About us

The HOX gene family and its role in embryonic regulation of differentiation and sequencing has been characterised over at least a hundred years. There is increasing recognition of the role of re-activation of developmental (homeobox or HOX) genes in the pathogenesis of common cancers. Largely silenced after birth, aberrant HOX gene expression has been shown to have pro-oncogenic effects and hence are potential cancer biomarkers and therapeutic targets. We have shown HOX gene dysregulation is very common in many cancers, and therefore offers a rational target for new drug development.

The company operates from the Surrey Technology Centre and is advised by Professor Pandha, Head of Oncology at the University of Surrey and clinician at the adjacent Royal Surrey County Hospital in Guildford and Professor Richard Morgan, Director of the Institute of Cancer Therapeutics in the University of Bradford.

Management team

Although only recently incorporated, unlike many emerging biotech companies, our technology is based on over fourteen years of pioneering research conducted by Professors Pandha and Morgan. The company has established a world class lead in the field of HOX genes and has a commanding intellectual property position, with key patents filed in 2015 and 2016.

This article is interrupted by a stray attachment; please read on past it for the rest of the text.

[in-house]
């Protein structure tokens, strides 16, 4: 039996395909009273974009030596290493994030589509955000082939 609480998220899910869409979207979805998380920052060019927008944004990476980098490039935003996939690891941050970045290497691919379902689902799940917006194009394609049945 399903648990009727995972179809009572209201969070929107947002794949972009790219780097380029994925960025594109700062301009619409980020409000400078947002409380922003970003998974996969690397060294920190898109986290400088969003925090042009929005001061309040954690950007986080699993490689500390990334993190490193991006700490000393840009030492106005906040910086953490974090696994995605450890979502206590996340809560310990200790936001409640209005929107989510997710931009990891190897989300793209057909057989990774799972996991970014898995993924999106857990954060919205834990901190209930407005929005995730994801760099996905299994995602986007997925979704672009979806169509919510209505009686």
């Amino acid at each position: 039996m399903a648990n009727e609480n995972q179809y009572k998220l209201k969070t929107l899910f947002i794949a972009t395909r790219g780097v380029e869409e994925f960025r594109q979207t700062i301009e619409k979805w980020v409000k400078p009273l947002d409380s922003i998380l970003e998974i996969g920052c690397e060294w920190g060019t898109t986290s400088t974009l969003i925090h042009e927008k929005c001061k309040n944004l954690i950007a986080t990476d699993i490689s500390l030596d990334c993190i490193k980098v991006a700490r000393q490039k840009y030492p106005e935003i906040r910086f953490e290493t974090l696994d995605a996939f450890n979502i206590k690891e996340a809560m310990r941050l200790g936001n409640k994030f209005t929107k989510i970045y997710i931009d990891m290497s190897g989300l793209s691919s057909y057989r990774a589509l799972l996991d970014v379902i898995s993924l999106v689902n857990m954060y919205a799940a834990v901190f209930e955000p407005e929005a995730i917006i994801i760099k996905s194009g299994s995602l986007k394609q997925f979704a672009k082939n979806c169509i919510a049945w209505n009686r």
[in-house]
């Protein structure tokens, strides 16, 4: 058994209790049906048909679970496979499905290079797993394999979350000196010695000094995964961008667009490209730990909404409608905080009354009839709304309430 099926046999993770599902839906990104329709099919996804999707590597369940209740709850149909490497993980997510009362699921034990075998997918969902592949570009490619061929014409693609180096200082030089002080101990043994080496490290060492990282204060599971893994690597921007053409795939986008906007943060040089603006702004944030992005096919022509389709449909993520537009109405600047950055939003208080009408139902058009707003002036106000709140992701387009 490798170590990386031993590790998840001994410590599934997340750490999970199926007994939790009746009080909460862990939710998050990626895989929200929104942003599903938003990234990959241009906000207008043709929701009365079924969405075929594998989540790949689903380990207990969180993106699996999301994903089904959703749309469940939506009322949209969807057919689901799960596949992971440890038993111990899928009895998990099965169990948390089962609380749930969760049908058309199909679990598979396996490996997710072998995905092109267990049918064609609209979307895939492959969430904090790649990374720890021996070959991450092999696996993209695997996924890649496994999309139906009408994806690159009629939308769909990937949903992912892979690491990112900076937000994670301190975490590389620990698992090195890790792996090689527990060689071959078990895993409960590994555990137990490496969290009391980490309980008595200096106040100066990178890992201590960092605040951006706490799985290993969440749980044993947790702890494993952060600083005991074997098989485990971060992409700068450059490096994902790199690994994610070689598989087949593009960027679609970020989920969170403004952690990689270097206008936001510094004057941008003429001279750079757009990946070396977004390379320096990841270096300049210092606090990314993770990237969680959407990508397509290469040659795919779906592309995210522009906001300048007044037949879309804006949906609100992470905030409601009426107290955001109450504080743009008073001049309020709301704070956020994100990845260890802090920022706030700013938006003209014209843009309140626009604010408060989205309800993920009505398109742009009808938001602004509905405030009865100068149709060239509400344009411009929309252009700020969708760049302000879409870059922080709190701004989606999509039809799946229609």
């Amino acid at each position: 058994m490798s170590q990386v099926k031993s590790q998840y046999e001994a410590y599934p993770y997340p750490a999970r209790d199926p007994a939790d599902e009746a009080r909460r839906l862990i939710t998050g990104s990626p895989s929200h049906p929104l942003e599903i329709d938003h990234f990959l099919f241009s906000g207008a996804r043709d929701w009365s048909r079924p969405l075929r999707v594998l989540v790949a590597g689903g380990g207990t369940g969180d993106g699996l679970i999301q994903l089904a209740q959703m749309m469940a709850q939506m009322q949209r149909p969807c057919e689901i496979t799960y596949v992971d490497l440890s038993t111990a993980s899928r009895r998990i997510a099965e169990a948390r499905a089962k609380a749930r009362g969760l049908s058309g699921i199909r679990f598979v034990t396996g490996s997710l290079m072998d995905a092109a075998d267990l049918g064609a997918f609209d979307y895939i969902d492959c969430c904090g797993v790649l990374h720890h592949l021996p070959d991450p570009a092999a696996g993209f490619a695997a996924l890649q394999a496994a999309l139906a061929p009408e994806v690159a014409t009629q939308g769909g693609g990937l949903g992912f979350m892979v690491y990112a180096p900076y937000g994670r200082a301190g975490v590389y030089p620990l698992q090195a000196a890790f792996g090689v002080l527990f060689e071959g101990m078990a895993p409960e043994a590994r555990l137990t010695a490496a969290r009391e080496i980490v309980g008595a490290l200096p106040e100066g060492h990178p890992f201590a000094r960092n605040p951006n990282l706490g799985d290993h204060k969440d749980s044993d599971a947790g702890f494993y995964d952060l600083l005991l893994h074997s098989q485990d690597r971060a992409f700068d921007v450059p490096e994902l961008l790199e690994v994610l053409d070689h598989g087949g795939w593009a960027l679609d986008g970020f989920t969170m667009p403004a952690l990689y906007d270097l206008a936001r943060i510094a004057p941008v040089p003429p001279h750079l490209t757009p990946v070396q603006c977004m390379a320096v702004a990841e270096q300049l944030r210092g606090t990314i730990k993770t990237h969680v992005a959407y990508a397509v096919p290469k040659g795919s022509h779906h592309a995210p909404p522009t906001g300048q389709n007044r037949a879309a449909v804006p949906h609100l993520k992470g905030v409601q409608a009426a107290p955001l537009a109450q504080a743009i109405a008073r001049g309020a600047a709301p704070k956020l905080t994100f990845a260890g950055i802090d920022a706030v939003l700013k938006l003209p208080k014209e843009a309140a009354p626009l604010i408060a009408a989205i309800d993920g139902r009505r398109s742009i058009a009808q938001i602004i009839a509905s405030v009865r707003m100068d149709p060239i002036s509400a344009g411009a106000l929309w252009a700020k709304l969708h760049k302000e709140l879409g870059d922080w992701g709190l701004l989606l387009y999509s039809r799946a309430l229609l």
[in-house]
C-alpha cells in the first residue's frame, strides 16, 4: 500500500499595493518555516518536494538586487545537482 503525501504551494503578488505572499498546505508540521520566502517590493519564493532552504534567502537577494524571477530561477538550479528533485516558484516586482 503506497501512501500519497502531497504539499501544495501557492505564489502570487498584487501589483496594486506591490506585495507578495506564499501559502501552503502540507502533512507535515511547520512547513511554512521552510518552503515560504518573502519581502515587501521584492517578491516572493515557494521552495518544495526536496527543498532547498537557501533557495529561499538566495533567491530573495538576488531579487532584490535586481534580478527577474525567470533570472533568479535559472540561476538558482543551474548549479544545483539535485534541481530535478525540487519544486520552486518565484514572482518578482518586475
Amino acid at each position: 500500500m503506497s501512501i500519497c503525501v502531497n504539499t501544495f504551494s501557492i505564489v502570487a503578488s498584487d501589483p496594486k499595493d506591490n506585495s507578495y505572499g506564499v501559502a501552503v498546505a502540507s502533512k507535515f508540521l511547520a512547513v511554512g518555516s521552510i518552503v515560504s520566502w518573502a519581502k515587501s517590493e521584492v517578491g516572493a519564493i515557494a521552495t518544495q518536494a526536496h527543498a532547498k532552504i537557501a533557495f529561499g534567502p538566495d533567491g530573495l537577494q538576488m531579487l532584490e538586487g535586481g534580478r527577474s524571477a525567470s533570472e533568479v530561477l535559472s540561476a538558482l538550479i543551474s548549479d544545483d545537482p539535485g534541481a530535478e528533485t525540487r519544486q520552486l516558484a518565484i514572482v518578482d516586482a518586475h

Our history


The team has identified a peptide inhibitor of HOX proteins (designated HTL-001) that selectively kills cancer cells, as demonstrated in a wide range of cell lines and in animal models. A recently completed preclinical toxicology package indicates that HTL-001 is safe at therapeutic doses and suitable for human studies. In 2016 HTL developed HTL-002, a small molecule compound version of the peptide, which has the potential to be given orally for an expanded range of applications.

If successful in development, these drugs could have applicability in a wide range of cancers and would represent an exciting and entirely novel approach to cancer treatment, which would be different, yet complementary, to other therapies available and in prospect. We are not currently aware of any competitors targeting HOX genes as a cancer treatment.

View our development pipeline